1. Although age explains some of the variation in dose, there may be other explanations for dose variation. Some of the dose variation is likely related to the type of surgery (e.g., bilateral inguinal hernia versus clubfeet repair) and the distribution of different surgical procedures in different age groups. It is also likely that more dilute solutions (lower doses) were more commonly used in older children to avoid motor block in ambulatory patients. Therefore, although it is true that proportionally higher doses were given in younger patients, the reason and significance of this finding are unclear. There is no evidence to suggest that neonates and infants are at increased risk of local anesthetic systemic toxicity after a single dose of local anesthetic.
  2. Block failure, the most common complication, is easier to detect in awake, sedated patients than in patients under general anesthesia. Perhaps younger patients (e.g., former “premies”) were more likely to have their block placed awake or under sedation, making technical failures more apparent. Patients were not otherwise rigorously tested for absence or presence of block. Is this the explanation for a higher complication rate? We do not know.
  3. The authors’ definition of potentially unsafe doses of local anesthetic is stringent and potentially confusing. The literature and standard texts support a long-standing upper limit of 2.5 mg/kg of bupivacaine, increased to 3 mg/kg if epinephrine is added. The 24.6% of practitioners giving between 2.0 and 2.5 mg/kg were within the standard of practice. Without knowing if epinephrine was coadministered, it is not clear how many, if any, of the 5.4% of patients receiving >2.5 mg/kg were outside of the guidelines of standard practice. Of note, the 2 cases of systemic toxicity occurred after doses well below 2 mg/kg.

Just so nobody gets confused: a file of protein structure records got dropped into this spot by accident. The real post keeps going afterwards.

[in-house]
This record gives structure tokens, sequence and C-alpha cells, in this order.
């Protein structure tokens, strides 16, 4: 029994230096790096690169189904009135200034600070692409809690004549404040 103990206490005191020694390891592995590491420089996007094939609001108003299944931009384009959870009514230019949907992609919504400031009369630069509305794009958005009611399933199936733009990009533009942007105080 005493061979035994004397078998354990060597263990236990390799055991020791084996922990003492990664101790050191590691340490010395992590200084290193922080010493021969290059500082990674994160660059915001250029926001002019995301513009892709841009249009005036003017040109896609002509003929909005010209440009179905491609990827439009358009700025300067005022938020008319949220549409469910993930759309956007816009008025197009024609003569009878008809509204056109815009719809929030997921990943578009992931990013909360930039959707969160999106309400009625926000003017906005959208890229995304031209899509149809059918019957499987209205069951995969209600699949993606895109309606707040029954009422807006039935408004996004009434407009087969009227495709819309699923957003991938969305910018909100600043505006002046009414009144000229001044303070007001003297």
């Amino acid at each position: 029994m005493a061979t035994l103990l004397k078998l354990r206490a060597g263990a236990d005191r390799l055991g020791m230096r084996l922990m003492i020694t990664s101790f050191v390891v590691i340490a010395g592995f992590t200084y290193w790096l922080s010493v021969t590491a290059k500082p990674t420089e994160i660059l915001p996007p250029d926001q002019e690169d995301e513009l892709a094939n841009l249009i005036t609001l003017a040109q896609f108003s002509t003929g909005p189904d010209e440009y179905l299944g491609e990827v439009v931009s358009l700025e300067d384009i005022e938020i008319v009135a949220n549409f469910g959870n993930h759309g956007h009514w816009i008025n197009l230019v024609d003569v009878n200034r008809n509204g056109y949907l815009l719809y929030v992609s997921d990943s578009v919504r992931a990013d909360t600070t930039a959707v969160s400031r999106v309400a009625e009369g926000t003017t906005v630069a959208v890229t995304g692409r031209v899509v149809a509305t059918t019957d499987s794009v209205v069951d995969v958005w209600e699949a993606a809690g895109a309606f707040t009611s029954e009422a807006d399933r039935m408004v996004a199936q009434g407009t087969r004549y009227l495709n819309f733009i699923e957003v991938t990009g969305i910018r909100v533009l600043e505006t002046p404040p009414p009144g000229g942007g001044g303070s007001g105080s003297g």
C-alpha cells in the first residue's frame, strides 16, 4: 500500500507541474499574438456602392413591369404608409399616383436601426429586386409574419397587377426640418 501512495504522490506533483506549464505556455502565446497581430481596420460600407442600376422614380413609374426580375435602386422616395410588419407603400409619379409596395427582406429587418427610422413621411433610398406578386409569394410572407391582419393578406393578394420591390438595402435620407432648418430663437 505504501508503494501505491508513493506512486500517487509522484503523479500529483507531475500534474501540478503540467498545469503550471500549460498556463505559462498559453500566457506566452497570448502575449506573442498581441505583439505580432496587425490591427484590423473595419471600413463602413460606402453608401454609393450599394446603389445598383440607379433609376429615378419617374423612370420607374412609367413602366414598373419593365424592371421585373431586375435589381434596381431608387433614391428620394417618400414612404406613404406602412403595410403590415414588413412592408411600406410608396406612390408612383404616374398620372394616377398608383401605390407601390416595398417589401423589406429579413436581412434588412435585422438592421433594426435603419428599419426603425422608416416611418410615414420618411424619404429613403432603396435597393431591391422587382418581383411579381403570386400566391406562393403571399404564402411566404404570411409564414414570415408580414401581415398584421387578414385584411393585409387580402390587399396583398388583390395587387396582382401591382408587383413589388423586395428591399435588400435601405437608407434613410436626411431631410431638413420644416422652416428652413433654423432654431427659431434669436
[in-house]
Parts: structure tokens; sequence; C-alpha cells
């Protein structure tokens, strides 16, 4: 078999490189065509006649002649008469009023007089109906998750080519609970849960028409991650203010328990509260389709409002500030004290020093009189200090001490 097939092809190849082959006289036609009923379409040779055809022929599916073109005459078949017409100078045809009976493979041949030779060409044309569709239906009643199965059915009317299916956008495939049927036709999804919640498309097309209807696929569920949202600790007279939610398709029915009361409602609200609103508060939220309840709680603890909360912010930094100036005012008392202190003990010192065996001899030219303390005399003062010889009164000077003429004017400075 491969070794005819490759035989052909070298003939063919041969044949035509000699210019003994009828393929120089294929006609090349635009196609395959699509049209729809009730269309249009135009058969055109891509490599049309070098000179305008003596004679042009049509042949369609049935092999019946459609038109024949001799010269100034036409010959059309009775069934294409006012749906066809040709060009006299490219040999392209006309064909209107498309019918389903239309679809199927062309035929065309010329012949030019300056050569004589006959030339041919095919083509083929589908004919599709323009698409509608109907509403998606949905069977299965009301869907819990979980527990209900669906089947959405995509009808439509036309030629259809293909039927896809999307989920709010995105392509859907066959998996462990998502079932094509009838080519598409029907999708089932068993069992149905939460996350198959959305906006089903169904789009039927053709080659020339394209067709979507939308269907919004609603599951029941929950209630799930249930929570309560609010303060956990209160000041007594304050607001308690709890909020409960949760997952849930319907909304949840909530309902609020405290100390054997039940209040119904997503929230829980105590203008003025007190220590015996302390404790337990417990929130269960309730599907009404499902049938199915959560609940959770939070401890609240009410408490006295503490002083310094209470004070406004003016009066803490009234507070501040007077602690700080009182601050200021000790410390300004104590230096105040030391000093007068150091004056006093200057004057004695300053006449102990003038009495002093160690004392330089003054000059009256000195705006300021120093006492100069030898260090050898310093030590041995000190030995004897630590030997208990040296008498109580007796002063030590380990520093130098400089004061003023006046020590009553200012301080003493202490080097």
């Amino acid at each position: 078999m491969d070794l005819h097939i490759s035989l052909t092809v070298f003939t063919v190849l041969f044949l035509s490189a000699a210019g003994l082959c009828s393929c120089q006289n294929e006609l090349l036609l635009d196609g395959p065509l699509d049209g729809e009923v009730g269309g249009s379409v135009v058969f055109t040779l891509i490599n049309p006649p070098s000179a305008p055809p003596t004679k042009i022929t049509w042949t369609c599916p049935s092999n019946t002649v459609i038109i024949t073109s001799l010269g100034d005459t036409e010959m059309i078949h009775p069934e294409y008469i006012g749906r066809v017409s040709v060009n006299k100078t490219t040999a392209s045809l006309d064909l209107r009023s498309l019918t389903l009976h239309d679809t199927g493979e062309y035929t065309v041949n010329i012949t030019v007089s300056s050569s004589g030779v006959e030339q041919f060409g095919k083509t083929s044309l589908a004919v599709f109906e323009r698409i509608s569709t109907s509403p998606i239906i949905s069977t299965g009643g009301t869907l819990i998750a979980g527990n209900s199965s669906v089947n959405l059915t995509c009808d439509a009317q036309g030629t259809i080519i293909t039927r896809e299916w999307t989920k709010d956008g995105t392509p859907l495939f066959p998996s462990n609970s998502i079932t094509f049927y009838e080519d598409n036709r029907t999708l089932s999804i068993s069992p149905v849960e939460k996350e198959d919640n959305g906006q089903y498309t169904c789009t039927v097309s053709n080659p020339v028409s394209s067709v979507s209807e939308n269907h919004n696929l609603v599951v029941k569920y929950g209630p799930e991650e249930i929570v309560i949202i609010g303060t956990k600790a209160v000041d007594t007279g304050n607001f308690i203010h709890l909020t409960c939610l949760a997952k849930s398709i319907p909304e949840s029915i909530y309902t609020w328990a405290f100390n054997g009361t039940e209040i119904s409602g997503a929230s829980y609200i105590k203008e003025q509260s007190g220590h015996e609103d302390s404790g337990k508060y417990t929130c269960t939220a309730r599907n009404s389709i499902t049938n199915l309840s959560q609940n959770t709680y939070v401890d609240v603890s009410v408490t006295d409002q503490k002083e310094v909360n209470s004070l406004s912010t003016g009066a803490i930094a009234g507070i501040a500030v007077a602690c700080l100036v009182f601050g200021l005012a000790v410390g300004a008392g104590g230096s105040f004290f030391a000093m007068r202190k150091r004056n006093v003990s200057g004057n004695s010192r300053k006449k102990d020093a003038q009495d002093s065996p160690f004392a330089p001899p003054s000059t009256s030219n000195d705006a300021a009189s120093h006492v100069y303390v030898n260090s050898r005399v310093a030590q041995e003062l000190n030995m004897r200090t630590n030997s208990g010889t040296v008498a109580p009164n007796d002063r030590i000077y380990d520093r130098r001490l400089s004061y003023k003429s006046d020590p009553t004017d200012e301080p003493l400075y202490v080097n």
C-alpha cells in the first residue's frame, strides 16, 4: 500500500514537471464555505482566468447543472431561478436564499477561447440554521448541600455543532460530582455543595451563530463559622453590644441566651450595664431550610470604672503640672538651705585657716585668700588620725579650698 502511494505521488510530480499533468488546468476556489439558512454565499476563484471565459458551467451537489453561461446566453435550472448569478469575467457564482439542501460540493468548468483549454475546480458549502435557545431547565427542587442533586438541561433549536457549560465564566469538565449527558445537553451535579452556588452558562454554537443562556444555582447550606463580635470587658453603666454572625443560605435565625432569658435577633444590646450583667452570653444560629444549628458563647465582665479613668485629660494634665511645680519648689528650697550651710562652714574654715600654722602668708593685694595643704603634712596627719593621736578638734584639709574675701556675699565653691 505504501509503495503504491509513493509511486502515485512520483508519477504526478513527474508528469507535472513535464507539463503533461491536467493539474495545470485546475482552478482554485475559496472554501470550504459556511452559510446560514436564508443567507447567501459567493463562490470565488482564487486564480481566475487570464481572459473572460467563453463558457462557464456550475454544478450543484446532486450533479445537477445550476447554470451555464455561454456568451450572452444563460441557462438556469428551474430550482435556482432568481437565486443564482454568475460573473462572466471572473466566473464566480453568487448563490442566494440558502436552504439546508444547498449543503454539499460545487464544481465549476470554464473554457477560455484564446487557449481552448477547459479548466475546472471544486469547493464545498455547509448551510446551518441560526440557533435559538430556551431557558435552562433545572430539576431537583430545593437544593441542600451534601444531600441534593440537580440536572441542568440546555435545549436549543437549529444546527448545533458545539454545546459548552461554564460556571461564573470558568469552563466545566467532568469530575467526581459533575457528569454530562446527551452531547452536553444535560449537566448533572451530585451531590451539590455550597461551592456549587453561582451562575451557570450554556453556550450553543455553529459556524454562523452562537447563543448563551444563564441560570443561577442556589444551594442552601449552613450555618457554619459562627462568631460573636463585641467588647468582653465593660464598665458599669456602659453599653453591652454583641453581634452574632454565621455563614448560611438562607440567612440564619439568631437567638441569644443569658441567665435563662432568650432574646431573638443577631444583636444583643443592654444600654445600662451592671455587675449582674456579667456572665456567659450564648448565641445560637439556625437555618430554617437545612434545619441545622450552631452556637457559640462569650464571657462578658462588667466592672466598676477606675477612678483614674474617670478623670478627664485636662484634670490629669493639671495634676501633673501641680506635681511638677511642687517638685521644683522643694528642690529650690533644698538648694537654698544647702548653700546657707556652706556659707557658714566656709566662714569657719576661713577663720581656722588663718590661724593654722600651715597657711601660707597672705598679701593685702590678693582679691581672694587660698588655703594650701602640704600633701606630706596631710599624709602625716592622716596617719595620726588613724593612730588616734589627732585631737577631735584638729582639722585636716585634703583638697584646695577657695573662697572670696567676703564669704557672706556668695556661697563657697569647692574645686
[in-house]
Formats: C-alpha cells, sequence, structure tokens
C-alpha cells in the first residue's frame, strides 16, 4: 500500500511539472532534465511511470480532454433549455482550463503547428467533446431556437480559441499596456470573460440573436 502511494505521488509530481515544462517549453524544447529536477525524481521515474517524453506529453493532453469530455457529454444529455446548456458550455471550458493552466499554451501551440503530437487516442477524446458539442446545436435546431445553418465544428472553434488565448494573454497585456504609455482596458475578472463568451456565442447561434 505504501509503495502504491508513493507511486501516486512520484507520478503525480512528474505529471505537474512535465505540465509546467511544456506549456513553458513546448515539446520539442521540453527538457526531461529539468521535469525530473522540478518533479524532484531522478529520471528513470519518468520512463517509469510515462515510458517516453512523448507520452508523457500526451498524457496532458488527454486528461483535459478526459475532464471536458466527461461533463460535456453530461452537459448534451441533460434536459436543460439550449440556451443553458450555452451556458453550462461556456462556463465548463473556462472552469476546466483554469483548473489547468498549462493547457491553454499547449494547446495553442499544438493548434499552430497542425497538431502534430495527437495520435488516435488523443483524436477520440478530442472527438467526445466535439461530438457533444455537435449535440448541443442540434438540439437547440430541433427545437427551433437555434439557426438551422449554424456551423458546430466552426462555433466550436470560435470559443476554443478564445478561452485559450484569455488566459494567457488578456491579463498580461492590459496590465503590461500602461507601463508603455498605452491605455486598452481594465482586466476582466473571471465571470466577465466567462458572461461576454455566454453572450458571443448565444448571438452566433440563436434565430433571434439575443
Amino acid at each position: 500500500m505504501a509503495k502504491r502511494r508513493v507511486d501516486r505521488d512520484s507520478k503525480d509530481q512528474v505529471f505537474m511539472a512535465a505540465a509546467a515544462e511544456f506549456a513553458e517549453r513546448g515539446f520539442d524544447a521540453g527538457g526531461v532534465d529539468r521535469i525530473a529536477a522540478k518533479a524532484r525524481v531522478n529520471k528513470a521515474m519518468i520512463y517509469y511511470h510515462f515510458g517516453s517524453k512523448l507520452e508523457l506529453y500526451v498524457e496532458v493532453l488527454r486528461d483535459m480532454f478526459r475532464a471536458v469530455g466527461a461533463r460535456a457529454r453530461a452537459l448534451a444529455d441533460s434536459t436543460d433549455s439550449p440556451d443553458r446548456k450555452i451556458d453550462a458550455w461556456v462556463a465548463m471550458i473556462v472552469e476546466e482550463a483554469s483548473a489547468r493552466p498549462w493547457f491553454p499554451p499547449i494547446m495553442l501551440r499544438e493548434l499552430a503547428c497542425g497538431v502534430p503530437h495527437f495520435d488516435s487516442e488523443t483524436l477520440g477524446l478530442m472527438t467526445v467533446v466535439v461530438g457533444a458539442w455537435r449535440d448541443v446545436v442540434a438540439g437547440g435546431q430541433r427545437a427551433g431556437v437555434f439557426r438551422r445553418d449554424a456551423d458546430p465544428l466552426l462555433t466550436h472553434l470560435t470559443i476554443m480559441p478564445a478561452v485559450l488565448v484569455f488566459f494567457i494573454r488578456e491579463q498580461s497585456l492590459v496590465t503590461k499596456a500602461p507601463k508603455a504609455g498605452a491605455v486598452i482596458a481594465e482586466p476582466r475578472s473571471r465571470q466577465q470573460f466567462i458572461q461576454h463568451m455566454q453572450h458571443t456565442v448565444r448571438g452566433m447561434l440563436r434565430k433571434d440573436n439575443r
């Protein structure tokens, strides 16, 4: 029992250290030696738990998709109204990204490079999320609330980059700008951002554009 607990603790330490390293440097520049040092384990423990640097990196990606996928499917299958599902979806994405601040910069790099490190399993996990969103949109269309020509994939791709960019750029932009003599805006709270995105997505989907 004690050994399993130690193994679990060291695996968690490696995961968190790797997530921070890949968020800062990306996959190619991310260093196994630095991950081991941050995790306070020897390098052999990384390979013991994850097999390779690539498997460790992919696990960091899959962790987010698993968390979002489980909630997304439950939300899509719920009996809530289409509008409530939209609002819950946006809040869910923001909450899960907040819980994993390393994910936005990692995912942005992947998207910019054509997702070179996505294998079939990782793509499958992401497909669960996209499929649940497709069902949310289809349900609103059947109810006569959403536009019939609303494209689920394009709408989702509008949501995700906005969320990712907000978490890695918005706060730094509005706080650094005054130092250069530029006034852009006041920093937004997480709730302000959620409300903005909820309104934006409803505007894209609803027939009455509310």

4. After adjusting for local anesthetic potency, why did patients undergoing caudal block with ropivacaine receive a larger dose and a wider range of doses of local anesthetic than those undergoing caudal block with bupivacaine? Do practitioners believe that ropivacaine is safer? Are we pushing the envelope on the upper dose limit on ropivacaine?